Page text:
Immutable Type

What Does Immutable Type Mean?

An immutable type, in the context of C#, is a type of object whose data cannot be changed after its creation. An immutable type sets the property or state of the object as read only because it cannot be modified after it is assigned during initialization.


Immutable types are designed for efficient memory management and better speed, which makes them suitable for objects with synchronization requirements. Immutability provides better code readability by making changes in program state visibility and isolating the operations that change state from those that do not. Immutable types provides higher security than mutable types.

An immutable type is used where data is to persist after being assigned once, but without any requirement for the data to be changed in the future. Because immutable objects do not change their state, they are more useful in multithread and multiprocess scenarios, as multiple threads may read or write an object, which may cause racing conditions and synchronization issues.

Techopedia Explains Immutable Type

Objects of immutable type can be created with the use of the keywords "const" and "readonly". While readonly allows modification of a field within the constructor, const does not. Numbers, strings and null can only be used as const fields, which are truly immutable. Readonly is not truly immutable because it allows writing only once. Thus, it is not a compile-time constant like the const field. Truly immutable objects never change their internal state at all and are therefore inherently thread-safe.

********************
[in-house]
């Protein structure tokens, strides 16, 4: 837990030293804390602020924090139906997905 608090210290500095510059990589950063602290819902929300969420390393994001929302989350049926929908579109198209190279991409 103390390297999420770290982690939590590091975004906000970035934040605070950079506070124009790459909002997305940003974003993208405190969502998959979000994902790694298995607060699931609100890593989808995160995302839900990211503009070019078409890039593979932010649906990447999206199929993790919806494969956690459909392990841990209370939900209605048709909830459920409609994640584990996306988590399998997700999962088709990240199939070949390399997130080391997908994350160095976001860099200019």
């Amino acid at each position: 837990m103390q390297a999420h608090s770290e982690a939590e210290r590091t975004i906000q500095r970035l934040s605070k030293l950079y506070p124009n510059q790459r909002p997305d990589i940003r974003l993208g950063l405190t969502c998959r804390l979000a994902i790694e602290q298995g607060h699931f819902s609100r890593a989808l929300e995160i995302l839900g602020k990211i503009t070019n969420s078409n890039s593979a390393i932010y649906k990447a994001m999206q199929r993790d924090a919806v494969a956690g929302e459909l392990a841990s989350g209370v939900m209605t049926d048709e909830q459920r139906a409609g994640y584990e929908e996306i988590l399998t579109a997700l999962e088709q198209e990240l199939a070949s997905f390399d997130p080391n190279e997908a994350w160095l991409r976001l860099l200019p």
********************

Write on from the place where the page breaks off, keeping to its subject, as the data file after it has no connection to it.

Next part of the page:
The System.String class is an immutable reference type provided in the .NET framework class library. This class creates a new string object internally for any string manipulation action. The contents of objects of this type do not change, although the syntax makes it appear as if contents can be changed. In addition, string is used as hash table key for the computation of hash values to avoid the risk of corrupting the hash data structure.

The main drawback of immutable types is that they require more resources than other object types.


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Margaret Rouse

Margaret Rouse is an award-winning technical writer and teacher known for her ability to explain complex technical subjects to a non-technical, business audience. Over the past twenty years her explanations have appeared on TechTarget websites and she's been cited as an authority in articles by the New York Times, Time Magazine, USA Today, ZDNet, PC Magazine and Discovery Magazine.Margaret's idea of a fun day is helping IT and business professionals learn to speak each other’s highly specialized languages. If you have a suggestion for a new definition or how to improve a technical explanation, please email Margaret or contact her…